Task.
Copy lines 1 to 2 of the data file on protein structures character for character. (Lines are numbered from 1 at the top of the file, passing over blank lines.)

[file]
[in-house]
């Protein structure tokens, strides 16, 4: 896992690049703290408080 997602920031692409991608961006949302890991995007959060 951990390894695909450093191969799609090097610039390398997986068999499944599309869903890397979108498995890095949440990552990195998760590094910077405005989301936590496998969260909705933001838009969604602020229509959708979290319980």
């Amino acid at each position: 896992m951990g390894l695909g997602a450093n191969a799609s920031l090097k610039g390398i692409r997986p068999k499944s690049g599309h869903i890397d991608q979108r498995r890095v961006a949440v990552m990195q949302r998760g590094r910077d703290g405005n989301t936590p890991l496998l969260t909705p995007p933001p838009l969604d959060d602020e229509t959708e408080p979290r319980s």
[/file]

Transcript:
[in-house]
């Protein structure tokens, strides 16, 4: 896992690049703290408080 997602920031692409991608961006949302890991995007959060 951990390894695909450093191969799609090097610039390398997986068999499944599309869903890397979108498995890095949440990552990195998760590094910077405005989301936590496998969260909705933001838009969604602020229509959708979290319980």